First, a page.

Panel: Queer Inclusion Stories

This panel discussion was held in Bankstown, Sydney and was hosted by the Inclusive Communities Network.

The panel consisted of Lauren Foy (MC), Divina Blanca, Virgo Hawkins, Siobhan Irving, Peter Polites, and Jinny-Jane Smith.

Bios from the event Facebook page:
Jinny-Jane Smith is a Walbunja woman of the Yuin nation, and her matriarchal lineage is Wiradjuri. Jinny spent the first 26 years of her life in western suburbs (Mt Druitt) and has very extensive family kinnection’s out there. Jinny has worked in various community organizations and has been actively advocating the plight of Aboriginal LGTBIQ community for well over decade now.

Virgo Hawkins. I will be representing the Trans Community & sex workers. I myself am a trans woman born to Maori parents. I am in my final year studying community services so I can work within the trans community. On the day of the event I would love to share stories and experiences that have helped me in my journey as someone who is a part of the lgtbqi community.

Divina is a queer Filipino Australian born and raised in Liverpool in South West Sydney. She’s been involved in various forms of activism for almost a decade and is incredibly passionate about economic justice for people of colour through workplace organising and continuing to fight for queer rights in Western Sydney and in communities of high rates of people of colour.

Peter Polites is a writer of Greek descent from Western Sydney. As part of the SWEATSHOP writers collective, Peter has written and performed pieces all over Australia. His first novel, Down the Hume, was shortlisted for a NSW Premier’s Literary Award in 2017.

Siobhan Irving didn’t have a bio on the event page, but she is a bisexual woman representing a queer muslim group.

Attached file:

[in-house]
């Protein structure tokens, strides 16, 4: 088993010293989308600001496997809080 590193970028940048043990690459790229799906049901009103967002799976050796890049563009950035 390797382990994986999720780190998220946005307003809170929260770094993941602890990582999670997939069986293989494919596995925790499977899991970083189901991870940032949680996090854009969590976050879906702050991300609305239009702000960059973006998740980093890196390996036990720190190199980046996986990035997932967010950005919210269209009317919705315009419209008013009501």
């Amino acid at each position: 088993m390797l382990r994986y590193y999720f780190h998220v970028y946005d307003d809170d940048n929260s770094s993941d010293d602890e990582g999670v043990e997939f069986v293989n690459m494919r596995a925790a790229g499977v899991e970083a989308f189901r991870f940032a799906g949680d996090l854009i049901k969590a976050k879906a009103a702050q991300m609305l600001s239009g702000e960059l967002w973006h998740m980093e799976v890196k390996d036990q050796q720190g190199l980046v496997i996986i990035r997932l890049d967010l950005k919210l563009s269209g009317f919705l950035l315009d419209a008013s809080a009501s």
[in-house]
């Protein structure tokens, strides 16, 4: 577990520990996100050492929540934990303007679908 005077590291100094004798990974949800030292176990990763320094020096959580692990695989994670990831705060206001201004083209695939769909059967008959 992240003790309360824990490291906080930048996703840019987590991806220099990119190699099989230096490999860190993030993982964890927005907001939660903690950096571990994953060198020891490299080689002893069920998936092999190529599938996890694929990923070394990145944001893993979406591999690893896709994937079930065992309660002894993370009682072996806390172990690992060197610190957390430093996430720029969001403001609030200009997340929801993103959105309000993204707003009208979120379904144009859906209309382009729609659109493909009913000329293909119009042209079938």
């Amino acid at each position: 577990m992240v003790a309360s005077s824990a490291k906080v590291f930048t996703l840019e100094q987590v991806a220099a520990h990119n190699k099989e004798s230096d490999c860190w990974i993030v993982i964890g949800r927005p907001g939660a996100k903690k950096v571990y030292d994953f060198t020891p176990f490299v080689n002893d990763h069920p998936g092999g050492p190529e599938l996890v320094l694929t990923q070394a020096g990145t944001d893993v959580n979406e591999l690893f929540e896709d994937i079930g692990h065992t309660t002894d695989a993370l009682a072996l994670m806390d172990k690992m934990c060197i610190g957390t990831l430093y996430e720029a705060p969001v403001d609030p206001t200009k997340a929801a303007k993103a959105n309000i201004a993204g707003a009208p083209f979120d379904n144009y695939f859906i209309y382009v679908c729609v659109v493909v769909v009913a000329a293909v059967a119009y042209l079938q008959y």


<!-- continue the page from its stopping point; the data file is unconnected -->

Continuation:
The following are my notes on the discussion (any errors are mine).

The event opened with a Welcome to Country followed by a reading from the Uluru Statement.

Q: What does this event mean to you?
Siobhan – As a bisexual woman, I’ve been mostly insulated by being married to a cishet man, but my work with the Muslim queer community has broadened my perspective. (She mentioned she has a PhD in sexual and gender diversity of Muslims in Sydney.) This event is an opportunity to raise awareness and open discussion to a wider audience, as well as to create networking relationship.
Jinny-Jane – For me being lesbian is less of a factor in my life than being mob. Good to have an intersectional conversation.
Virgo – This event is about learning to speak out, finding my voice. I didn’t really discuss my identity with my parents, and spent too long being quiet. My grandfather helped me start to speak out.
Divina – It’s about trying to find community and to be accepted in a community. I grew up in a conservative community and being involved in queer activism helped me stop feeling alone and isolated. I strive for a better (more inclusive) world.
Peter – As a youth I often behaved different in different communities. I think we are a juncture of queer generations where kids are more open than I was able to be.

Q. How did the gay marriage postal vote affect you?
Siobhan – The vote mobilized people but we need to not let the momentum drop. It got people talking, and we can capitalize on this open discussion. We need to talk more about how allies can help and support queer communities. And we need to ask the hard questions. Why does fear of LGBTIQA+ people still exist? Where does this hate come from? If you know what drives animosity, then you can drive change.
Peter – The recent case in the bookshop in Melbourne highlights a couple of things for me. Firstly the fear of queer people around hate speech and the consequences. In the bookshop, they fought back against plain clothes police, because they thought it was a hate crime in action. This exacerbated the problem. And we have to consider inter-sectionalism – that case was primarily about policing brown and black bodies with their sexuality being secondary (to the police).
Divina – I was hired to fill a gap in queer activism. Many queer spaces are very white and people struggle to understand intersectionalism.